MOOD-HF supports lack of antidepressant efficacy in HF patients
medwireNews: Escitalopram influences neither depressive symptoms nor medical outcomes when compared with placebo in patients with heart failure (HF) and depression, show the MOOD-HF findings.
“These observations support the concept of alternative pathophysiological mechanisms for mood disorders in somatic illnesses”, the researchers write in JAMA.
They note that the findings of MOOD-HF (Effects of Selective Serotonin Re-Uptake Inhibition on Morbidity, Mortality, and Mood in Depressed Heart Failure Patients) are in line with those of the SADHART-CHF trial.
They add that MOOD-HF used escitalopram, which is “considered superior to” sertraline, which was used in SADHART-CHF. Moreover, MOOD-HF extended the treatment time from 12 weeks to 24 months, resulting in a longer duration of treatment with a theoretically more effective drug.
The 372 patients in MOOD-HF had a left ventricular ejection fraction of 45% or less and depression as determined on the 9-item Patient Health Questionnaire. Around two-thirds had previously been hospitalised for HF.
During 24 months of treatment, 63% of patients randomly assigned to escitalopram (10–20 mg/day; average 15.8 mg) were either hospitalised or died of any cause, as were 64% of placebo-treated patients. There was no significant difference between the groups.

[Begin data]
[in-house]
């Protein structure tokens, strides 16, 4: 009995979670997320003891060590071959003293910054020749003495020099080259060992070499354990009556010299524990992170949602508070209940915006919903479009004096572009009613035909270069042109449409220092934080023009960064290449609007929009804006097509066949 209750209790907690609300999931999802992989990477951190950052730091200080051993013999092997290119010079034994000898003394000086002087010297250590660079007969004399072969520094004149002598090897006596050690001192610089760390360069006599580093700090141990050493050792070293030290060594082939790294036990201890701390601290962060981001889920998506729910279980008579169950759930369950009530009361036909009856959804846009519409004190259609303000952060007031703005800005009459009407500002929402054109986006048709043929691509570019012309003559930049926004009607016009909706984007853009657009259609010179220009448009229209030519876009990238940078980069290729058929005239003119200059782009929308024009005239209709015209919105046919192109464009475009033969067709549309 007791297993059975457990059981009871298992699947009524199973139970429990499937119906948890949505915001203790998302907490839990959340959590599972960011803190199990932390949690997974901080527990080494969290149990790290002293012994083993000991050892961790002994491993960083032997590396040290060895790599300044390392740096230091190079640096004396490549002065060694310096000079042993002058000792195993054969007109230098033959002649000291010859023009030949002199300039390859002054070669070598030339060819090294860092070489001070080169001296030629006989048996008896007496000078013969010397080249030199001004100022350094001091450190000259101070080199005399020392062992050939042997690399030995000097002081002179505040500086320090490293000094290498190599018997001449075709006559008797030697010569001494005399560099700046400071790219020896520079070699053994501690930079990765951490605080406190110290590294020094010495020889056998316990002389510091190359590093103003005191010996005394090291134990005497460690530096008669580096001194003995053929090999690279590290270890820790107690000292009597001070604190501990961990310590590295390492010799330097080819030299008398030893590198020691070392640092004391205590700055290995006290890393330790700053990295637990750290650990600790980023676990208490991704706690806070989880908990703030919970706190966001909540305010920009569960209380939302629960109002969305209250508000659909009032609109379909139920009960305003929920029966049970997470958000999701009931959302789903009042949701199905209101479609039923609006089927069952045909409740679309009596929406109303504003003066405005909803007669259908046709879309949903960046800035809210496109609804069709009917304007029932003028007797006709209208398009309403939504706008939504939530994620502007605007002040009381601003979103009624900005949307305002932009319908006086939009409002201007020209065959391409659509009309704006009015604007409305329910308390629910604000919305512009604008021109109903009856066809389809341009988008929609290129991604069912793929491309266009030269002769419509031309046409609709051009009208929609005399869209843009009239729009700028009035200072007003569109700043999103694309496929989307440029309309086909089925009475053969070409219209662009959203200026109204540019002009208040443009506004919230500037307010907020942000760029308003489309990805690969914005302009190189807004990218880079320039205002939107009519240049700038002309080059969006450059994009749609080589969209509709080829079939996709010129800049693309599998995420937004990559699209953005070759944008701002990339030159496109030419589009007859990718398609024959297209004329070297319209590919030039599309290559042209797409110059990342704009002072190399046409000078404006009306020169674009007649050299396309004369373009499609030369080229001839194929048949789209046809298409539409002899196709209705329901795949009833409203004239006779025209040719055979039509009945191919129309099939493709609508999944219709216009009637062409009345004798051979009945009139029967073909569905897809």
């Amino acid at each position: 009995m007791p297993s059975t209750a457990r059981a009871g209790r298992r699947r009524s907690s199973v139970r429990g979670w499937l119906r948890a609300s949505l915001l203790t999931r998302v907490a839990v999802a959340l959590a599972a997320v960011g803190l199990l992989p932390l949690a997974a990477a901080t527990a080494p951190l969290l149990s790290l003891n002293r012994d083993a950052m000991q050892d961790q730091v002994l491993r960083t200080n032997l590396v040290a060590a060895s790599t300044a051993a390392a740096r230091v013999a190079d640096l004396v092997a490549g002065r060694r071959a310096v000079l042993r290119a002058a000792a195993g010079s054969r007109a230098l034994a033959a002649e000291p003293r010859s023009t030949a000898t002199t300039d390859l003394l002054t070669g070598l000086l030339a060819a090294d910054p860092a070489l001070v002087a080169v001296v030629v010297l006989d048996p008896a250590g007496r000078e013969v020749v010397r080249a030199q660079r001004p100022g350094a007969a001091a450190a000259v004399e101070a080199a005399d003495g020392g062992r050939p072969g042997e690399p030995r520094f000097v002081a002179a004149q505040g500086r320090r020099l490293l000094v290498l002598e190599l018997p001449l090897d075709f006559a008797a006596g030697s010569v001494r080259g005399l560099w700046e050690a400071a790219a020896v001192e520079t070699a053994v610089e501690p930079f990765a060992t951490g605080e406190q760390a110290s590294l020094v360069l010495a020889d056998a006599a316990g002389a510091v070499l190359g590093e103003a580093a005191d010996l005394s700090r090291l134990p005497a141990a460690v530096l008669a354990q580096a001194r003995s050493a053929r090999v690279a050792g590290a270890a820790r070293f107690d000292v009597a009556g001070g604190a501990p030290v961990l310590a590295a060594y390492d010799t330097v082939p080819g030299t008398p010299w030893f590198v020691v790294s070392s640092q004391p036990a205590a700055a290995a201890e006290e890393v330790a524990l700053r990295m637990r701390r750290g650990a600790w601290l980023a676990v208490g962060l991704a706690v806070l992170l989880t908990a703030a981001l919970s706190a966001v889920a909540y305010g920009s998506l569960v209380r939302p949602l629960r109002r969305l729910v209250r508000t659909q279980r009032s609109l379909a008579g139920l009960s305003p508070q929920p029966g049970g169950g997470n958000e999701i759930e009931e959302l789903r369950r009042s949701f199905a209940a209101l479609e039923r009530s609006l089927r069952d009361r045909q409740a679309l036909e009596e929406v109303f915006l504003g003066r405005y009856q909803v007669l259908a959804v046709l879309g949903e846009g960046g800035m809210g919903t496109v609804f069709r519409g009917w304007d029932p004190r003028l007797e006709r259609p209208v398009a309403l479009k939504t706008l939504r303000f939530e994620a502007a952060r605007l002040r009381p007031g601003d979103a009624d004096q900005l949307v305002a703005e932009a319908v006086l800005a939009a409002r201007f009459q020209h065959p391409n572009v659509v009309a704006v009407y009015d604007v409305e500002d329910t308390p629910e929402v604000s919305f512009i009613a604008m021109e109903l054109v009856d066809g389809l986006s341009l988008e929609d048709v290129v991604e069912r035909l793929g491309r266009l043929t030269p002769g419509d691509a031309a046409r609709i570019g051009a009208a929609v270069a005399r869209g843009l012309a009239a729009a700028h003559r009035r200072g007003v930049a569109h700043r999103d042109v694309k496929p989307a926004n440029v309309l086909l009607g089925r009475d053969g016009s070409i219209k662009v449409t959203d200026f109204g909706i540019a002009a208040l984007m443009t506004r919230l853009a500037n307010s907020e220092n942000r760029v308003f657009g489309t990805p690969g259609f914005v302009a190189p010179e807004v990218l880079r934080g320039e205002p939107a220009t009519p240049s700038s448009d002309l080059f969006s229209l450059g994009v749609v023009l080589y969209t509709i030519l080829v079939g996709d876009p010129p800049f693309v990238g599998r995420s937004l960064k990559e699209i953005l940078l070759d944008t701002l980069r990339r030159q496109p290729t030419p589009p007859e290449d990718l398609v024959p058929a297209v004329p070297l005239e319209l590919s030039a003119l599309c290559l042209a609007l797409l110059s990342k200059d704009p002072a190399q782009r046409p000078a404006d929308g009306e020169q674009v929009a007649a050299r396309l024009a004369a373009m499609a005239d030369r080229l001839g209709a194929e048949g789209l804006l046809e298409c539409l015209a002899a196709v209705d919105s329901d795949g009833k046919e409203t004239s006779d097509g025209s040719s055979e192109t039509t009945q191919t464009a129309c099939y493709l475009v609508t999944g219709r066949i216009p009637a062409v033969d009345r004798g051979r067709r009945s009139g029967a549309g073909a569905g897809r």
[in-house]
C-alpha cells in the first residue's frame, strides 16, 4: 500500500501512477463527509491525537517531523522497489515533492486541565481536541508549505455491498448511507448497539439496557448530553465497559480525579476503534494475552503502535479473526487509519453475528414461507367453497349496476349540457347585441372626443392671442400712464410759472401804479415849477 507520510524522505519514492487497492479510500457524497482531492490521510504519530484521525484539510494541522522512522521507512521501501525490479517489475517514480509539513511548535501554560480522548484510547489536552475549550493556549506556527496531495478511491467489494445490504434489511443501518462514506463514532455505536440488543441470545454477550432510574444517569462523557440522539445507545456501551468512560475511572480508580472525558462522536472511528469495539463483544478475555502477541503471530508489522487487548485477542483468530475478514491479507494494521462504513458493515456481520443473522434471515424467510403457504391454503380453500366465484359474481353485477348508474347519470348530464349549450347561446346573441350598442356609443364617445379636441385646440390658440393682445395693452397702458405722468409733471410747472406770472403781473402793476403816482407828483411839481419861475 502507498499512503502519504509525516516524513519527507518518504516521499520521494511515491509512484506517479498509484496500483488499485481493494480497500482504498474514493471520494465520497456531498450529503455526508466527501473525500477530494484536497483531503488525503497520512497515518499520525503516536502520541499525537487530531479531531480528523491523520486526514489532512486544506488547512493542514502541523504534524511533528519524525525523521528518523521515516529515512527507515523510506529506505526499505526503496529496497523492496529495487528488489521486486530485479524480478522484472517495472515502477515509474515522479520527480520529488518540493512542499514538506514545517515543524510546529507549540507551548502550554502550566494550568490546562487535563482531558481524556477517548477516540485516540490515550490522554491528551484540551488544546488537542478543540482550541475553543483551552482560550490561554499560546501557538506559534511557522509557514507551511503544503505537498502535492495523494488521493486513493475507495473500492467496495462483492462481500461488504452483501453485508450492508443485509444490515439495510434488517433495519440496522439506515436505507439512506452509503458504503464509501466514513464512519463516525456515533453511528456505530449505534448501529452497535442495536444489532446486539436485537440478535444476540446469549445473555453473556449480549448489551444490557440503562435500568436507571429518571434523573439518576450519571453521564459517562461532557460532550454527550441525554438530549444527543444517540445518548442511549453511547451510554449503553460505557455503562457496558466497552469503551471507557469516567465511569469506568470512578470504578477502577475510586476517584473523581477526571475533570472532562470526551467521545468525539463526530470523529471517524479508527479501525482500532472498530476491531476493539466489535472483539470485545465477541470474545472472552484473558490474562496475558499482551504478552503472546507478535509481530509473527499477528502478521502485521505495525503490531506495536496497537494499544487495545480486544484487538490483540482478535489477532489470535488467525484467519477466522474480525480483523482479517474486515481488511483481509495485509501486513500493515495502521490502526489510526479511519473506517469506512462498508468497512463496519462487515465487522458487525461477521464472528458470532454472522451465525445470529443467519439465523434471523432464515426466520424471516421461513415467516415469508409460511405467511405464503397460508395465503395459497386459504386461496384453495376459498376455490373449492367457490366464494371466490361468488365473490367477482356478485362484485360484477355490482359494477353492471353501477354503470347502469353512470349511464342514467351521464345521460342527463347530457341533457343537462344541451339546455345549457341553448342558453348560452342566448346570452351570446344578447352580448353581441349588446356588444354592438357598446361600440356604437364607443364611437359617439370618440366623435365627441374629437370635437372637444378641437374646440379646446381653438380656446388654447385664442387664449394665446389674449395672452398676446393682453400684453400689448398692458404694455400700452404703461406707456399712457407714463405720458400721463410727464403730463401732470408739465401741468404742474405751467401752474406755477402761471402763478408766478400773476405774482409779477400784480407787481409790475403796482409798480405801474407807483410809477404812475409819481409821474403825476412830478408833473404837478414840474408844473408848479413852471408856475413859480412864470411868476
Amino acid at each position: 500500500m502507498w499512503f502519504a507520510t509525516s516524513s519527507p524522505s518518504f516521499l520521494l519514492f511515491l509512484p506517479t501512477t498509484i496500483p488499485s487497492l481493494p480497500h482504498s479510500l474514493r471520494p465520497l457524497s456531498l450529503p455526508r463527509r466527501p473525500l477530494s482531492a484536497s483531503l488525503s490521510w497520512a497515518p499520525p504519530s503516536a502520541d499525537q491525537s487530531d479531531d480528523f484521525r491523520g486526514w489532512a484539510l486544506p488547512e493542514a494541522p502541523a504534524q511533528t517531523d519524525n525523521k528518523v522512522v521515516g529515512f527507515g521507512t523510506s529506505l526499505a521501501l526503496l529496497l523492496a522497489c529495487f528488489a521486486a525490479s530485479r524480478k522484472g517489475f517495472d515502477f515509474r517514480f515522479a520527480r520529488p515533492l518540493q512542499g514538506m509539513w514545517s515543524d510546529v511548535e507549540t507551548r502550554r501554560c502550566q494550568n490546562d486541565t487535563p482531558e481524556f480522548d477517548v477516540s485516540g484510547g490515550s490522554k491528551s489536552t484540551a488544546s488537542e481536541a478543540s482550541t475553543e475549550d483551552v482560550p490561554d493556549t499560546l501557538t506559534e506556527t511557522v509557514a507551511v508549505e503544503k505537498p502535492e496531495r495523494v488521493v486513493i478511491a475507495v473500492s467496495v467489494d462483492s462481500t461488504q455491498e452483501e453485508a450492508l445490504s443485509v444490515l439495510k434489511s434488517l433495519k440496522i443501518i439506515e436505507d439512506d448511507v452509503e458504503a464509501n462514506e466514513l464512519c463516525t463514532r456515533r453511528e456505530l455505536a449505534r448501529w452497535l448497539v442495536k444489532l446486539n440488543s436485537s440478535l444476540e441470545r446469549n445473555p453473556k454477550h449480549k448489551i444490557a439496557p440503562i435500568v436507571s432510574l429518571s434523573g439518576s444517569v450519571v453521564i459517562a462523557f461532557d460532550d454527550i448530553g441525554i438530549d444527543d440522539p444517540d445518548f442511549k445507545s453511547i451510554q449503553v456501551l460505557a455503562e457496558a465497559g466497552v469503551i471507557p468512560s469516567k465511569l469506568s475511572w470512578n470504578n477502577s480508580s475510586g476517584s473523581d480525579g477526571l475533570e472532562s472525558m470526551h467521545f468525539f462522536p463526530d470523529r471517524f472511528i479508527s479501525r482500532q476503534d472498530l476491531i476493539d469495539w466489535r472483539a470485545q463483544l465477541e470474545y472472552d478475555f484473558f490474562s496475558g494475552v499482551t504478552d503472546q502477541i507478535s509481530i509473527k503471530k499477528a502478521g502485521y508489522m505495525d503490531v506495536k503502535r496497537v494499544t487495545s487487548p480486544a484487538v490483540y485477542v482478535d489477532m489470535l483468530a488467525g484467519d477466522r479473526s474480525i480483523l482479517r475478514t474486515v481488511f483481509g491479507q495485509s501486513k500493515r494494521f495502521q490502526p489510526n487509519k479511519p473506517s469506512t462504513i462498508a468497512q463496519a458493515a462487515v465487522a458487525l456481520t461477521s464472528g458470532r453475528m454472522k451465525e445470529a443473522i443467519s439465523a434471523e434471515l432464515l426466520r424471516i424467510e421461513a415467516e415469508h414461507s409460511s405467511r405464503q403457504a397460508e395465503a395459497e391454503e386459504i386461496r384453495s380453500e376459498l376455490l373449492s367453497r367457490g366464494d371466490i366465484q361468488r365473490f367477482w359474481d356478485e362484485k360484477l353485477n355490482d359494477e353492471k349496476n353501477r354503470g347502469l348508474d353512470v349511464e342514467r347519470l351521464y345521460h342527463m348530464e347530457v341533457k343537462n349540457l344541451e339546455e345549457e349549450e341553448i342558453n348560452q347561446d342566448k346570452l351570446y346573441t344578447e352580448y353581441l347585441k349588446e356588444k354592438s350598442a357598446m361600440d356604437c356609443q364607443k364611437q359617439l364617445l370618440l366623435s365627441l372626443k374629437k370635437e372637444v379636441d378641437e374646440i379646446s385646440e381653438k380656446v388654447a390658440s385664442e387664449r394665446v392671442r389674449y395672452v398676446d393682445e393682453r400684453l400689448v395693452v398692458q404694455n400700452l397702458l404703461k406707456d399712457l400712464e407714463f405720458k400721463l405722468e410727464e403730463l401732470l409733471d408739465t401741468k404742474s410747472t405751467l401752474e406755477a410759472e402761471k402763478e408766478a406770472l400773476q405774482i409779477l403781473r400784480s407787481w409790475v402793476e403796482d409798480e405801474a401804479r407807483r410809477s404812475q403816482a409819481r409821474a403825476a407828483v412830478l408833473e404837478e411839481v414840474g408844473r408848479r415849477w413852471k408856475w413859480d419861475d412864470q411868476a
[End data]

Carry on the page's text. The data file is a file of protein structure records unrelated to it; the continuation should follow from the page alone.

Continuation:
Most endpoints were due to hospitalisation, with only 10% of the escitalopram group and 7% of the placebo group dying during follow-up.
Patients taking escitalopram had marked improvements in depressive symptoms, with average scores on the Montgomery-Åsberg Depression Rating Scale falling from 20.2 at baseline to 11.2 at 12 weeks. However, the same occurred in the placebo group, with scores falling from 21.4 to 12.5, so there was again no difference between the groups.
Depression is associated with poor outcomes in cardiovascular patients, say Christiane Angermann (University and University Hospital Würzburg, Germany) and study co-authors. However, in an exploratory analysis, the likelihood of primary outcome events was not influenced by the change in patients’ depressive symptoms, whether in response to escitalopram or placebo.
“Placebo-controlled trials of antidepressants tended to exclude patients with severe somatic illnesses”, they observe.
The team therefore concludes that the efficacy findings of antidepressant trials “may not necessarily be transferable to all individuals in whom antidepressants are prescribed in clinical practice.”
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